My View: Bring youth view to PCC board
My name is Leonardo Kendall, and I am running for Portland Community College Board director for Zone 2. I am a recent PCC graduate, having graduated last spring term, 2018, with an associate's degree. I am currently attending school at Portland State University and plan to graduate with my bachelor's degree in 2020.
I decided to run for this position because I believe that students and young people deserve a voice in positions of power. As a young person, I believe I bring a perspective that is often underrepresented in these positions. I am still currently attending college and I, like many young people in our society, have an absurd amount of student debt. I think that because I am currently in college and have this student debt, I have a unique opportunity to understand the problems with our education system.
I understand that some voters may see me as inexperienced, having served in no prior public office before. While I understand these concerns, I am not without any political experience. I have been involved in politics for a large portion of my life. In high school I started by working on a senate and state house campaign. In 2016 I worked on the Hillary Clinton campaign in Pennsylvania as a field organizer. While in college I have been the intern of multiple state house members, including Majority Leader Jennifer Williamson during the 2017 legislative session. I hope to be a public servant throughout my life, and I feel that running for office while I am still young is the most effective way to get experience. Being elected to this position would be an unbelievable opportunity to learn while being able to also serving PCC.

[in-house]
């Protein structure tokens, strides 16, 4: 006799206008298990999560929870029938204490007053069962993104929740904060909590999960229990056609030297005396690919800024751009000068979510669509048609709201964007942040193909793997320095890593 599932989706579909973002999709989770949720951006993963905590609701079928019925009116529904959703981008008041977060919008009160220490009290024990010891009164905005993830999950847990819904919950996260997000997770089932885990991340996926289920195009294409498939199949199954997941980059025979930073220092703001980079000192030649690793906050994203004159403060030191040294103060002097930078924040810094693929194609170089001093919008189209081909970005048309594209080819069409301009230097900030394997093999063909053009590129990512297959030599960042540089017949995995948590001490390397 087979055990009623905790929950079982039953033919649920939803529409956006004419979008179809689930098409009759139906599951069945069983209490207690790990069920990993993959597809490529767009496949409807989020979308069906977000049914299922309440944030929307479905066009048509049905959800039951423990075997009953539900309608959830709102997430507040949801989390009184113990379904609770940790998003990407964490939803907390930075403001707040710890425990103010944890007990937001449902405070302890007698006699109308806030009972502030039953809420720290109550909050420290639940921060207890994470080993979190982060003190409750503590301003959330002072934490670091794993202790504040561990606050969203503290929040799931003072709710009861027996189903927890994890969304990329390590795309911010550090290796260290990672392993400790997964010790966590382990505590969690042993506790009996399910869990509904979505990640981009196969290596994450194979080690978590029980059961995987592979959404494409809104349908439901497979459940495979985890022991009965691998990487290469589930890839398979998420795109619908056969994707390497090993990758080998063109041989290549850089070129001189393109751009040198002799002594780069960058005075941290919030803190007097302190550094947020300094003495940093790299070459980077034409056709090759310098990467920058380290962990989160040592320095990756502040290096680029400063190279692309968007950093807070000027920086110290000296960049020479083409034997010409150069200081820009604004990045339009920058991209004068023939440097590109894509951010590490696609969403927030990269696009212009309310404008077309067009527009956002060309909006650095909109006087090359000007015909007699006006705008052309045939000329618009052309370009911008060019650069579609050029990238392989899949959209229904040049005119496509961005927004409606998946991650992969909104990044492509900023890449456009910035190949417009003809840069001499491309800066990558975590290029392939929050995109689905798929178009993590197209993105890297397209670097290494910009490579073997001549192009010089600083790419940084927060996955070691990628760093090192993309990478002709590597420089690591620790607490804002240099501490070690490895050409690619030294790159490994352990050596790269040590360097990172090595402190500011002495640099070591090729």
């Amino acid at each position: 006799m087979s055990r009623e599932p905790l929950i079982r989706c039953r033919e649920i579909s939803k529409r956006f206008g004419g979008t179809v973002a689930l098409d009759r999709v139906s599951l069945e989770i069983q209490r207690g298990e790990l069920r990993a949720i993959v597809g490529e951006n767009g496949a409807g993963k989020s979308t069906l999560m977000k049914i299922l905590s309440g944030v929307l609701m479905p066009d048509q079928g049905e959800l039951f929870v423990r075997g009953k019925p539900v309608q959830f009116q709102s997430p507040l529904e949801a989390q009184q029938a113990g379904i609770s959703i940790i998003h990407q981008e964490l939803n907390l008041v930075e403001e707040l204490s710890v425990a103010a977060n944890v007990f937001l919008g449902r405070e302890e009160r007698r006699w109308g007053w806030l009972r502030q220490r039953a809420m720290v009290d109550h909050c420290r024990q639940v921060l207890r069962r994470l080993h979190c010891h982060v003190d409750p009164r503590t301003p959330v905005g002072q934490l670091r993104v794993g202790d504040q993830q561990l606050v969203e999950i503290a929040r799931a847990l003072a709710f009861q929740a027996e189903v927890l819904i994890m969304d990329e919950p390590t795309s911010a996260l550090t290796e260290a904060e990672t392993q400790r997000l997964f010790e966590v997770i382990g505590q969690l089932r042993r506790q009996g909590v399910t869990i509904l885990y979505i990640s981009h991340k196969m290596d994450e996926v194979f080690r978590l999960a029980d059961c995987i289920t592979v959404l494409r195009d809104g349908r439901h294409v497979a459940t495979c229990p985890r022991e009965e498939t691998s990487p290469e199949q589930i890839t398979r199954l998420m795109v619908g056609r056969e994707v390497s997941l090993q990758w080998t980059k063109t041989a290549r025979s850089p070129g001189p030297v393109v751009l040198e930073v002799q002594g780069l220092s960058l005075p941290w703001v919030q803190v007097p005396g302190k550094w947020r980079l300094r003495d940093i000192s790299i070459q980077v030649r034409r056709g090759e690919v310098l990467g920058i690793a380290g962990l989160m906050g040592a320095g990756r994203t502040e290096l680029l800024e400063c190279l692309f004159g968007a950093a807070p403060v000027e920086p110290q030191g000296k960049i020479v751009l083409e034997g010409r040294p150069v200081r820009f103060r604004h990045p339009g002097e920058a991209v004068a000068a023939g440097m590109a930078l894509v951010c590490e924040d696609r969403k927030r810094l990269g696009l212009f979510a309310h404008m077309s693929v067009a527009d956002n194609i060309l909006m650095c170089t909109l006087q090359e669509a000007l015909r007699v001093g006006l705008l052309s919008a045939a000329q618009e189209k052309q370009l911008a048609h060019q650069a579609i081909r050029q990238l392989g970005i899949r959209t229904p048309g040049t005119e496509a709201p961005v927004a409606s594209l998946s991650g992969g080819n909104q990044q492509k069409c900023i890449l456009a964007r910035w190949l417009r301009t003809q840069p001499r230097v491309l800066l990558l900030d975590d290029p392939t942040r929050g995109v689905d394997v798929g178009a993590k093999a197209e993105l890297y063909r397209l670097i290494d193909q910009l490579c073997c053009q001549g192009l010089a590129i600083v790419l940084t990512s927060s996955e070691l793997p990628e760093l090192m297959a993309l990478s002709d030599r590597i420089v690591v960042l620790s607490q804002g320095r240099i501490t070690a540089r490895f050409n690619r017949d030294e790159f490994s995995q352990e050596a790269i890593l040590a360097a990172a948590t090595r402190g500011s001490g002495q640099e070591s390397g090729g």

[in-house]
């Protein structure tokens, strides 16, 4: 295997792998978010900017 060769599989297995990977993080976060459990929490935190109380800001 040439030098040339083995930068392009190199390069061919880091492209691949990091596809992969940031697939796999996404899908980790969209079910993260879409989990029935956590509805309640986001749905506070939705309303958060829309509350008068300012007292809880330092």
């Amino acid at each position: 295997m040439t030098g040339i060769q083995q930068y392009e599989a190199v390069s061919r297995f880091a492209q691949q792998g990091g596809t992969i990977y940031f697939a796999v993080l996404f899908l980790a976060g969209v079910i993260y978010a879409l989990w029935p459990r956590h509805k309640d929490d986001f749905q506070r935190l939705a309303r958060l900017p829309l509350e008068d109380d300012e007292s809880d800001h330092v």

I believe that the single most important issue facing PCC in the coming years is affordability of education. In my time at PCC I saw what an incredible resource it was for so many Portlanders. PCC offers an affordable education to those who cannot afford a private university. However, in recent years the idea of PCC being affordable has been slipping away. In my classes people constantly complained about the fact that PCC is becoming less and less affordable. I remember older students and professors in my classes who spoke about how PCC used to be so cheap, it was easy to pay out of pocket. I googled it — it was $40 per credit in 2001. Today, that rate has climbed to $111 per credit, which is approaching the rate of PSU, around $170. If we truly value affordable education, Portland Community College must reclaim the position of leader in this pursuit.
PCC has been a leader in offering affordable and equitable education to women. Nowhere is this more clear than in PCC's women resource center. While I was in school I was able to witness firsthand the incredible job PCC does at making its campuses safe and welcoming to LGBTQ students. The Queer Resource Center is an incredible service for these students and helps them get access to counseling and scholarship information. These two offices are incredible resources for students and show that PCC is a leader in both fronts.
However, I believe that PCC can go further in both areas. I believe that both offices should be expanded to all four PCC campuses, with as much attention as the Sylvania offices. There should also be a greater amount of scholarships and financial aid offered to these students, and an ease to applying for scholarships. Many of my fellow students had a relatively hard time understanding the process to fill out these scholarship applications. For underprivileged students who may not have the time, it should be made easier.
I appreciate this opportunity given to me by Pamplin Media Group, and I thank the voters of Zone 2.
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